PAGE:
We missed the online celebration of what would’ve been Josephine Baker’s birthday 4 days ago; she was born June 3rd, 1906. But better late than never. And being late, of course I had to come with something awesome and cinema-related that no one else published.
The dancer, singer and actress who gained fame in Paris, France, thanks to her risque cabaret and musical hall performances, was born Freda Josephine McDonald, in St. Louis, Missouri.
While Ms Baker did perform on screen in a number of films – notably “Siren of the Tropics” (1927), “Zouzou” (1934) and “Princesse Tam Tam” (1935) – she’s probably more universally recognized for her vaudeville stage musical acts which helped her become maybe the first international black female celebrity.
She was also politically active, making contributions to the Civil Rights Movement here in the United States, and assisted the French Resistance during World War II, becoming the first American-born woman to receive the French military honor, the Croix de guerre.
She died on April 12th, 1975 at age 68.
Since then, there really has been only one true, completed attempt to tell her story in a scripted biopic – the 1991 HBO movie, “The Josephine Baker Story,” which starred Lynn Whitfield as Baker in an incredible performance that should’ve seen the actress’ career really take off after (it didn’t quite). Whitfield would go on to win an Emmy Award for the role.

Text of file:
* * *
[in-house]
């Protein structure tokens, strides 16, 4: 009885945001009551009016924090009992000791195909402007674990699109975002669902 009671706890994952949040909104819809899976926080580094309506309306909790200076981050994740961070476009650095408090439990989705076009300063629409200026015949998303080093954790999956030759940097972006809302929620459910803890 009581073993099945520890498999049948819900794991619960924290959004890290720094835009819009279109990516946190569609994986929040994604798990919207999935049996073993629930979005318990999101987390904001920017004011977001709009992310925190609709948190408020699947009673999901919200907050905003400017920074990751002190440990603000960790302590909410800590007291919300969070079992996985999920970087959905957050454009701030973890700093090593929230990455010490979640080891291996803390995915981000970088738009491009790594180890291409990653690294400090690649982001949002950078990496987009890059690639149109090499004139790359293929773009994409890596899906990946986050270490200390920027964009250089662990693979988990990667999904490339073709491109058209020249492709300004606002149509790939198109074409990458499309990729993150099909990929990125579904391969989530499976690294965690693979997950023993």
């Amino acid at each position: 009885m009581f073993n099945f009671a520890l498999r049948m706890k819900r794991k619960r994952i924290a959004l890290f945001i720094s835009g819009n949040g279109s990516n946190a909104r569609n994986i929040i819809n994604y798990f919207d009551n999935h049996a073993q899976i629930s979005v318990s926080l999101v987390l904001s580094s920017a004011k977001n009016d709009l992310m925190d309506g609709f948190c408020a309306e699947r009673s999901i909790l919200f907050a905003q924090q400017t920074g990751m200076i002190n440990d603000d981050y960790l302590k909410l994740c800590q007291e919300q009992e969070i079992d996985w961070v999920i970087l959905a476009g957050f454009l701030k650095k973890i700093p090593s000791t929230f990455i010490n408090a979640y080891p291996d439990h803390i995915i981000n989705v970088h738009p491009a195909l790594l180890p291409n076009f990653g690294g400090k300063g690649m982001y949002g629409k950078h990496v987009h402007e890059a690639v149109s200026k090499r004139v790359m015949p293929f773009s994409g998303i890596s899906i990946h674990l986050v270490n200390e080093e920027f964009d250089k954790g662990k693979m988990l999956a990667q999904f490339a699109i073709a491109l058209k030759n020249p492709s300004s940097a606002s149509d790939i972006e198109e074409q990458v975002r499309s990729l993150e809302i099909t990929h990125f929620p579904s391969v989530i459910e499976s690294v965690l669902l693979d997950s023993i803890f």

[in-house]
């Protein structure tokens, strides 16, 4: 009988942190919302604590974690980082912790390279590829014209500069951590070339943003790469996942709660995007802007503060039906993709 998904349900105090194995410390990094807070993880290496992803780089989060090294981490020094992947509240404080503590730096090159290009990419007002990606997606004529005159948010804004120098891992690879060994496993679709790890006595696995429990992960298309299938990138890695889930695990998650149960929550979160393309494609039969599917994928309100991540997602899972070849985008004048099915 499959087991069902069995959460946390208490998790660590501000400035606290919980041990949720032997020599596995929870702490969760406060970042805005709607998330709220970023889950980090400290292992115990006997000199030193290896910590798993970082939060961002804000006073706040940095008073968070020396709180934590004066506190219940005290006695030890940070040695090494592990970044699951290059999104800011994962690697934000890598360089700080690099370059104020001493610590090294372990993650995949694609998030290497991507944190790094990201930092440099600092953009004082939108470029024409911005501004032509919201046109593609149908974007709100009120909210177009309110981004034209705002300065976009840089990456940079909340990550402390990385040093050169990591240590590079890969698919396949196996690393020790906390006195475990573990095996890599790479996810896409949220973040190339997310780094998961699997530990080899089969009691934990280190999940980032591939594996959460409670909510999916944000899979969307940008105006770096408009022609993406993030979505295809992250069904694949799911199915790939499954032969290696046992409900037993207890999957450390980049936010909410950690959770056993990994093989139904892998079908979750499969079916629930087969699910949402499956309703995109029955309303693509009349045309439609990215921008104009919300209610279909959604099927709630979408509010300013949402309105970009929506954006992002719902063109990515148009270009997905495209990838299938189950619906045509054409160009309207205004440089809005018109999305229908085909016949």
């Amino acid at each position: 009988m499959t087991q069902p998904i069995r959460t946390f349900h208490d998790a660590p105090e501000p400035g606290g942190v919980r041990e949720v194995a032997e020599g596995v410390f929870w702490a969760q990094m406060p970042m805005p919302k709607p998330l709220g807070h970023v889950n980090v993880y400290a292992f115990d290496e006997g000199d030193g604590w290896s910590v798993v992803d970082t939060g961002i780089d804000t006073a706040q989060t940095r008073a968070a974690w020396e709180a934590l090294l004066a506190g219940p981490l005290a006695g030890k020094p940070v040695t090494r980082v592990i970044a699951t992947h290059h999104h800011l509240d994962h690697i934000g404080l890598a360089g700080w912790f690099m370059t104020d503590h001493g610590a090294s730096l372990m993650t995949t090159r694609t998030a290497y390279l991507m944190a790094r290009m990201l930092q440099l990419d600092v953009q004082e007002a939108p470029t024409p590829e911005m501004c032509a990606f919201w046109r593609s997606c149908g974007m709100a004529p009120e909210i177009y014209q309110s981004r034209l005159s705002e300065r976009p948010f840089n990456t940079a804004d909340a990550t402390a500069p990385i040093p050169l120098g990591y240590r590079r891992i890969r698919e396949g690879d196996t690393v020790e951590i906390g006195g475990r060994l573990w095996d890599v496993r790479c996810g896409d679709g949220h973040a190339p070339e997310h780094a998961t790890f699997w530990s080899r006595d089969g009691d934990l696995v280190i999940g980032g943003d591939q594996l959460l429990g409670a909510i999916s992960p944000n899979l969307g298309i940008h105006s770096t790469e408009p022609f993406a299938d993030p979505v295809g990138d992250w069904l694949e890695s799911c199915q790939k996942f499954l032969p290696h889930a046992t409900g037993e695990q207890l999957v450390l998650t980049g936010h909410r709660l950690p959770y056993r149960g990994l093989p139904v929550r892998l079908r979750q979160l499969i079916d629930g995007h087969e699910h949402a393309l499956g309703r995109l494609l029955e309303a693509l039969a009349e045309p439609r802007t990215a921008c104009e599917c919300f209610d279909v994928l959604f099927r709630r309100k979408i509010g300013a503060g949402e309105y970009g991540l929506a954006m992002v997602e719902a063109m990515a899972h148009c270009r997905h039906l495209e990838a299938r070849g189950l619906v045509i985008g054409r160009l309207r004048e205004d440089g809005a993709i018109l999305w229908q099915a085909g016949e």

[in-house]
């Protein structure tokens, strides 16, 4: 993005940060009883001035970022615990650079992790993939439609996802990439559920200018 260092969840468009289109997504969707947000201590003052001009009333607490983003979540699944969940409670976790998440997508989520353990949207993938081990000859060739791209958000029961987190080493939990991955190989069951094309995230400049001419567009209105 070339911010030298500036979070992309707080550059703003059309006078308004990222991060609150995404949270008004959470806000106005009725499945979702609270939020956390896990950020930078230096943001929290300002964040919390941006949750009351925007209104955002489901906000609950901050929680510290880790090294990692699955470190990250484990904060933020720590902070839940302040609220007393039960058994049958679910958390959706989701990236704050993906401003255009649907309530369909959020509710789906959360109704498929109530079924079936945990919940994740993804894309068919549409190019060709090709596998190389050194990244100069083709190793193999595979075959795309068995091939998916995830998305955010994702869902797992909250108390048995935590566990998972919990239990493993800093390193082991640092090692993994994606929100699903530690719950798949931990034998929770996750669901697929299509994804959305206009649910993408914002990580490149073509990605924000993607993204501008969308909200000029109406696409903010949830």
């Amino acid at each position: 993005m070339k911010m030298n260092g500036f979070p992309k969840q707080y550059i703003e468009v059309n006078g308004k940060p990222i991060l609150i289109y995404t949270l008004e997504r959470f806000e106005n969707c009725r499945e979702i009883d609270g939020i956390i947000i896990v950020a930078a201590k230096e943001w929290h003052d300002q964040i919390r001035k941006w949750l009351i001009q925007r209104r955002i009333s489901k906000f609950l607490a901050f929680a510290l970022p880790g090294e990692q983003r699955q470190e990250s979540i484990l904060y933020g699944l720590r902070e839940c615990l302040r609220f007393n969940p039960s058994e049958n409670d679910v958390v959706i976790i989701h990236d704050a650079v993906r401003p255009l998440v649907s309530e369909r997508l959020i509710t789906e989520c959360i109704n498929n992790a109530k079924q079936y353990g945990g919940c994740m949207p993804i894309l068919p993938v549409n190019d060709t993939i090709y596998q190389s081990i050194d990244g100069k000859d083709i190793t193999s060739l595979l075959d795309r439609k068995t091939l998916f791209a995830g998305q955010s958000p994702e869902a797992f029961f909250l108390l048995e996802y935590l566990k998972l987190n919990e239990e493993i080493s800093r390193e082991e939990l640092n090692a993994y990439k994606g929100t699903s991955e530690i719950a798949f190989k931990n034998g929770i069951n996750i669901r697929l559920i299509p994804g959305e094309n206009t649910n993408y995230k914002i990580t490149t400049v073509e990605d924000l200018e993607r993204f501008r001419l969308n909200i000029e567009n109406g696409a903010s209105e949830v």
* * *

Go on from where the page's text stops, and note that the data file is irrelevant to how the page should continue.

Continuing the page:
Louis Gossett Jr., and Ruben Blades co-starred.
The film is available on various home video formats via HBO Home Entertainment.
In the documentary category, check out “Josephine Baker: Black Diva in White Man’s World,” a 45-minute doc released by Artmattan, which focuses on her life and work from a perspective that analyzes images of black people in popular culture. It portrays the artist in the mirror of European colonial clichés and presents her as a resistance fighter, an ambulance driver during WWII, and an outspoken activist against racial discrimination, involved in the worldwide Black Consciousness movement of the 20th century.
And lastly (the only film available online), there was this 2009 BBC-produced documentary titled “Josephine Baker – The First Black Superstar,” which takes a look at the life and times of Baker, from birth to death. It’s only an hour-long, so it condenses her story; but if you’re not at all familiar with Baker’s life, this will serve as a solid intro. I found the entire documentary on YouTube, which is embedded below, so watch it now: